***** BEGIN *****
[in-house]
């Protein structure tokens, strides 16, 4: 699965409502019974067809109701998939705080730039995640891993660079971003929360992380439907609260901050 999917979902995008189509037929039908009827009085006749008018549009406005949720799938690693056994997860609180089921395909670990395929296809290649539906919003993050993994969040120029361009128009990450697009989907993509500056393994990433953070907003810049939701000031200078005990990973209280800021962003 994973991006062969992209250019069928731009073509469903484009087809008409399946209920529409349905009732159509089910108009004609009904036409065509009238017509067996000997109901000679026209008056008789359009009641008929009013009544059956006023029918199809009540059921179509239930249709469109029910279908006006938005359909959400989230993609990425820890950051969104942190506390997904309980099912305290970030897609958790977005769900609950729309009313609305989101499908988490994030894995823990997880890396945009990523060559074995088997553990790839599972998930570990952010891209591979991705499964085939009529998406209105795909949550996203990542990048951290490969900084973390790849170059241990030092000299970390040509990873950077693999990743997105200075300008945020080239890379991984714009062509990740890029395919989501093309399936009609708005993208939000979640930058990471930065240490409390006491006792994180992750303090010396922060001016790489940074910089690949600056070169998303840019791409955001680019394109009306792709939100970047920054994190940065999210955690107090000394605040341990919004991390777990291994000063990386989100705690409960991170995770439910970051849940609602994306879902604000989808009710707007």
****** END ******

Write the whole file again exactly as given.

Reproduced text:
[in-house]
């Protein structure tokens, strides 16, 4: 699965409502019974067809109701998939705080730039995640891993660079971003929360992380439907609260901050 999917979902995008189509037929039908009827009085006749008018549009406005949720799938690693056994997860609180089921395909670990395929296809290649539906919003993050993994969040120029361009128009990450697009989907993509500056393994990433953070907003810049939701000031200078005990990973209280800021962003 994973991006062969992209250019069928731009073509469903484009087809008409399946209920529409349905009732159509089910108009004609009904036409065509009238017509067996000997109901000679026209008056008789359009009641008929009013009544059956006023029918199809009540059921179509239930249709469109029910279908006006938005359909959400989230993609990425820890950051969104942190506390997904309980099912305290970030897609958790977005769900609950729309009313609305989101499908988490994030894995823990997880890396945009990523060559074995088997553990790839599972998930570990952010891209591979991705499964085939009529998406209105795909949550996203990542990048951290490969900084973390790849170059241990030092000299970390040509990873950077693999990743997105200075300008945020080239890379991984714009062509990740890029395919989501093309399936009609708005993208939000979640930058990471930065240490409390006491006792994180992750303090010396922060001016790489940074910089690949600056070169998303840019791409955001680019394109009306792709939100970047920054994190940065999210955690107090000394605040341990919004991390777990291994000063990386989100705690409960991170995770439910970051849940609602994306879902604000989808009710707007």